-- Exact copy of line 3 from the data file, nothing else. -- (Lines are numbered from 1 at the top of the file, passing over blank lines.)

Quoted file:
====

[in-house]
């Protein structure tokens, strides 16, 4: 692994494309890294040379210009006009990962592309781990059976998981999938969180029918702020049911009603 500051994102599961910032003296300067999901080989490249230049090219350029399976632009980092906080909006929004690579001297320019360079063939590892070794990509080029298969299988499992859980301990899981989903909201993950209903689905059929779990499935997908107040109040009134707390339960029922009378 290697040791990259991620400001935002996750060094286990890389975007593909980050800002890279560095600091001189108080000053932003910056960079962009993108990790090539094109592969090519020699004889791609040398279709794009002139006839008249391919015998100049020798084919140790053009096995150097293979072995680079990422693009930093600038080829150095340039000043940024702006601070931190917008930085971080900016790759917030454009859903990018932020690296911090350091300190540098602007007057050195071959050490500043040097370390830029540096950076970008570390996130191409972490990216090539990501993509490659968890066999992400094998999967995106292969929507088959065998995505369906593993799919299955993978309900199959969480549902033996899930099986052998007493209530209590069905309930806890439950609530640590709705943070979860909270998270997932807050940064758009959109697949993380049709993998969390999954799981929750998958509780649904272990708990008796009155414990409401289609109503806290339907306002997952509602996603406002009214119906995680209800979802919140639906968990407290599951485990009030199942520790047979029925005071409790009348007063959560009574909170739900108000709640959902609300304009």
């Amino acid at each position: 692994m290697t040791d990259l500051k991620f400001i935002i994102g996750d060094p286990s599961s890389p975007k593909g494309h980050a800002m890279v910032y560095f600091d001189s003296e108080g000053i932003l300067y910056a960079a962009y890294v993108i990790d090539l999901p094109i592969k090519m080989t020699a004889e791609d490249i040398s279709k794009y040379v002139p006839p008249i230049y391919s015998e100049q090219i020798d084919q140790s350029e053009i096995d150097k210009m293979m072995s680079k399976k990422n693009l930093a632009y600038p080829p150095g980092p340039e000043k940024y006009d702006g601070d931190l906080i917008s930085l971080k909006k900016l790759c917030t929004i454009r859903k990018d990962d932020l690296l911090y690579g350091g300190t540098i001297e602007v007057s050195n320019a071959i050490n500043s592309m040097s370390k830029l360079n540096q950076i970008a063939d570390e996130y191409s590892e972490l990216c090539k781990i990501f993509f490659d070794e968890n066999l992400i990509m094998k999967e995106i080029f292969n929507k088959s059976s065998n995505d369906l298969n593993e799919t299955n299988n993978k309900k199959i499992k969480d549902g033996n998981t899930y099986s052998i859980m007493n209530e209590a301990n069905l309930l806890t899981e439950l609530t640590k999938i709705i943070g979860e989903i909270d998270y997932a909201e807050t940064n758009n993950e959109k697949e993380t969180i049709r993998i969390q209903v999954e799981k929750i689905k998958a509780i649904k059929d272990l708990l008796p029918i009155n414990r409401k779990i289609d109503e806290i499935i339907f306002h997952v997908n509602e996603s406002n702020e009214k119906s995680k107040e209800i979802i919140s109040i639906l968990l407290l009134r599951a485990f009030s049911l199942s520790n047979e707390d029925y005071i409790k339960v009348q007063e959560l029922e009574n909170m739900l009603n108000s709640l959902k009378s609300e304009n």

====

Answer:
């Amino acid at each position: 692994m290697t040791d990259l500051k991620f400001i935002i994102g996750d060094p286990s599961s890389p975007k593909g494309h980050a800002m890279v910032y560095f600091d001189s003296e108080g000053i932003l300067y910056a960079a962009y890294v993108i990790d090539l999901p094109i592969k090519m080989t020699a004889e791609d490249i040398s279709k794009y040379v002139p006839p008249i230049y391919s015998e100049q090219i020798d084919q140790s350029e053009i096995d150097k210009m293979m072995s680079k399976k990422n693009l930093a632009y600038p080829p150095g980092p340039e000043k940024y006009d702006g601070d931190l906080i917008s930085l971080k909006k900016l790759c917030t929004i454009r859903k990018d990962d932020l690296l911090y690579g350091g300190t540098i001297e602007v007057s050195n320019a071959i050490n500043s592309m040097s370390k830029l360079n540096q950076i970008a063939d570390e996130y191409s590892e972490l990216c090539k781990i990501f993509f490659d070794e968890n066999l992400i990509m094998k999967e995106i080029f292969n929507k088959s059976s065998n995505d369906l298969n593993e799919t299955n299988n993978k309900k199959i499992k969480d549902g033996n998981t899930y099986s052998i859980m007493n209530e209590a301990n069905l309930l806890t899981e439950l609530t640590k999938i709705i943070g979860e989903i909270d998270y997932a909201e807050t940064n758009n993950e959109k697949e993380t969180i049709r993998i969390q209903v999954e799981k929750i689905k998958a509780i649904k059929d272990l708990l008796p029918i009155n414990r409401k779990i289609d109503e806290i499935i339907f306002h997952v997908n509602e996603s406002n702020e009214k119906s995680k107040e209800i979802i919140s109040i639906l968990l407290l009134r599951a485990f009030s049911l199942s520790n047979e707390d029925y005071i409790k339960v009348q007063e959560l029922e009574n909170m739900l009603n108000s709640l959902k009378s609300e304009n």